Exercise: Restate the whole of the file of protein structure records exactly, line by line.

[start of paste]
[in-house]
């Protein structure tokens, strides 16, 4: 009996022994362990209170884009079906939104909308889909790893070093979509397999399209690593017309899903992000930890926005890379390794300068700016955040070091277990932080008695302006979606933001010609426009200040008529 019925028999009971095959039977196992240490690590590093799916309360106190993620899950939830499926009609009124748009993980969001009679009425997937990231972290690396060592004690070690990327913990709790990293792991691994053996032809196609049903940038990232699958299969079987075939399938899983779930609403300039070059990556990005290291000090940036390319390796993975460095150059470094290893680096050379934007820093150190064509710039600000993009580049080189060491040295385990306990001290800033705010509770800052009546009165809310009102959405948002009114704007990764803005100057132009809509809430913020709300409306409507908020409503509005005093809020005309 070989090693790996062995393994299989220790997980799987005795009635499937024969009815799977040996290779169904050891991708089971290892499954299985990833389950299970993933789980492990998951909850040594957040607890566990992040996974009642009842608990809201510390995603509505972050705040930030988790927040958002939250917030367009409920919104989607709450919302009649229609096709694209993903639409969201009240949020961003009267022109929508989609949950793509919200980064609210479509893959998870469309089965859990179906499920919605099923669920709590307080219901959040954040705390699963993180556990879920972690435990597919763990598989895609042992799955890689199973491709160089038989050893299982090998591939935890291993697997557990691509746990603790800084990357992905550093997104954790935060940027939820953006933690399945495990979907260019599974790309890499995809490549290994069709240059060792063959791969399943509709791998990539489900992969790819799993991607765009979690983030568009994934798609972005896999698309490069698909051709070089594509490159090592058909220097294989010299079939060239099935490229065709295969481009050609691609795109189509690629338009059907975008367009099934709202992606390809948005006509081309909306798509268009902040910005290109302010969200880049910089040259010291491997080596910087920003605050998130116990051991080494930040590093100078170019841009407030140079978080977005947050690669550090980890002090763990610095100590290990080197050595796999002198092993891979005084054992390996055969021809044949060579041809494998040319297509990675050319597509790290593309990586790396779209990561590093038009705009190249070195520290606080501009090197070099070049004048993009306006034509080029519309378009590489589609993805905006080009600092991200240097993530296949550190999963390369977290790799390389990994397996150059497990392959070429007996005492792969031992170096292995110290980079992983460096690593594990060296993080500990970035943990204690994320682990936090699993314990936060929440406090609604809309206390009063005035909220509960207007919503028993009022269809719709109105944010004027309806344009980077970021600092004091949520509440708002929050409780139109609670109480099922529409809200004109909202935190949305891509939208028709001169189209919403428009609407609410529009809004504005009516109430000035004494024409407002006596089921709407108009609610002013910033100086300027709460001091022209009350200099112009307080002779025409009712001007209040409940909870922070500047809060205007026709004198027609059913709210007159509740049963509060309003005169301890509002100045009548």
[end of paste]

[in-house]
């Protein structure tokens, strides 16, 4: 009996022994362990209170884009079906939104909308889909790893070093979509397999399209690593017309899903992000930890926005890379390794300068700016955040070091277990932080008695302006979606933001010609426009200040008529 019925028999009971095959039977196992240490690590590093799916309360106190993620899950939830499926009609009124748009993980969001009679009425997937990231972290690396060592004690070690990327913990709790990293792991691994053996032809196609049903940038990232699958299969079987075939399938899983779930609403300039070059990556990005290291000090940036390319390796993975460095150059470094290893680096050379934007820093150190064509710039600000993009580049080189060491040295385990306990001290800033705010509770800052009546009165809310009102959405948002009114704007990764803005100057132009809509809430913020709300409306409507908020409503509005005093809020005309 070989090693790996062995393994299989220790997980799987005795009635499937024969009815799977040996290779169904050891991708089971290892499954299985990833389950299970993933789980492990998951909850040594957040607890566990992040996974009642009842608990809201510390995603509505972050705040930030988790927040958002939250917030367009409920919104989607709450919302009649229609096709694209993903639409969201009240949020961003009267022109929508989609949950793509919200980064609210479509893959998870469309089965859990179906499920919605099923669920709590307080219901959040954040705390699963993180556990879920972690435990597919763990598989895609042992799955890689199973491709160089038989050893299982090998591939935890291993697997557990691509746990603790800084990357992905550093997104954790935060940027939820953006933690399945495990979907260019599974790309890499995809490549290994069709240059060792063959791969399943509709791998990539489900992969790819799993991607765009979690983030568009994934798609972005896999698309490069698909051709070089594509490159090592058909220097294989010299079939060239099935490229065709295969481009050609691609795109189509690629338009059907975008367009099934709202992606390809948005006509081309909306798509268009902040910005290109302010969200880049910089040259010291491997080596910087920003605050998130116990051991080494930040590093100078170019841009407030140079978080977005947050690669550090980890002090763990610095100590290990080197050595796999002198092993891979005084054992390996055969021809044949060579041809494998040319297509990675050319597509790290593309990586790396779209990561590093038009705009190249070195520290606080501009090197070099070049004048993009306006034509080029519309378009590489589609993805905006080009600092991200240097993530296949550190999963390369977290790799390389990994397996150059497990392959070429007996005492792969031992170096292995110290980079992983460096690593594990060296993080500990970035943990204690994320682990936090699993314990936060929440406090609604809309206390009063005035909220509960207007919503028993009022269809719709109105944010004027309806344009980077970021600092004091949520509440708002929050409780139109609670109480099922529409809200004109909202935190949305891509939208028709001169189209919403428009609407609410529009809004504005009516109430000035004494024409407002006596089921709407108009609610002013910033100086300027709460001091022209009350200099112009307080002779025409009712001007209040409940909870922070500047809060205007026709004198027609059913709210007159509740049963509060309003005169301890509002100045009548």